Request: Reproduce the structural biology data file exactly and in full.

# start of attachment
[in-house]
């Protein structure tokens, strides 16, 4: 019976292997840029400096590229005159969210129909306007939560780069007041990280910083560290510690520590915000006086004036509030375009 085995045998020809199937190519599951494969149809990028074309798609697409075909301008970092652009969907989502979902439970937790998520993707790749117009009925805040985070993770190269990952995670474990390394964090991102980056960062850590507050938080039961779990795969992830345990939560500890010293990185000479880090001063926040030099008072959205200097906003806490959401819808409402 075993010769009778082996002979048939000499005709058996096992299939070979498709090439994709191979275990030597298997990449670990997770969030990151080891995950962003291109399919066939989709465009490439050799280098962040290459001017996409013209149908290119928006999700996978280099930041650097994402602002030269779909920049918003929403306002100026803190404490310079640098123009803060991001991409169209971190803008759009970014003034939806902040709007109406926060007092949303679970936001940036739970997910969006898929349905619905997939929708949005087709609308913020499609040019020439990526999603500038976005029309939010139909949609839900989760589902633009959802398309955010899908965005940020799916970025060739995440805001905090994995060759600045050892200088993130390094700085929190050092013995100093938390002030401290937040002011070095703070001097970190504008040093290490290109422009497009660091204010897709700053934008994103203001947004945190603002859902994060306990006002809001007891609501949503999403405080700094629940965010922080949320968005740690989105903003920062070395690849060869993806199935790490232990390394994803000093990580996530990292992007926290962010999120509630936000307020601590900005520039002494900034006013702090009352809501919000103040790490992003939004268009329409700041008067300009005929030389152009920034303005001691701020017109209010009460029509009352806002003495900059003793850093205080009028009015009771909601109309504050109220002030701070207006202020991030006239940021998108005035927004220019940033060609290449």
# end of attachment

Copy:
[in-house]
């Protein structure tokens, strides 16, 4: 019976292997840029400096590229005159969210129909306007939560780069007041990280910083560290510690520590915000006086004036509030375009 085995045998020809199937190519599951494969149809990028074309798609697409075909301008970092652009969907989502979902439970937790998520993707790749117009009925805040985070993770190269990952995670474990390394964090991102980056960062850590507050938080039961779990795969992830345990939560500890010293990185000479880090001063926040030099008072959205200097906003806490959401819808409402 075993010769009778082996002979048939000499005709058996096992299939070979498709090439994709191979275990030597298997990449670990997770969030990151080891995950962003291109399919066939989709465009490439050799280098962040290459001017996409013209149908290119928006999700996978280099930041650097994402602002030269779909920049918003929403306002100026803190404490310079640098123009803060991001991409169209971190803008759009970014003034939806902040709007109406926060007092949303679970936001940036739970997910969006898929349905619905997939929708949005087709609308913020499609040019020439990526999603500038976005029309939010139909949609839900989760589902633009959802398309955010899908965005940020799916970025060739995440805001905090994995060759600045050892200088993130390094700085929190050092013995100093938390002030401290937040002011070095703070001097970190504008040093290490290109422009497009660091204010897709700053934008994103203001947004945190603002859902994060306990006002809001007891609501949503999403405080700094629940965010922080949320968005740690989105903003920062070395690849060869993806199935790490232990390394994803000093990580996530990292992007926290962010999120509630936000307020601590900005520039002494900034006013702090009352809501919000103040790490992003939004268009329409700041008067300009005929030389152009920034303005001691701020017109209010009460029509009352806002003495900059003793850093205080009028009015009771909601109309504050109220002030701070207006202020991030006239940021998108005035927004220019940033060609290449």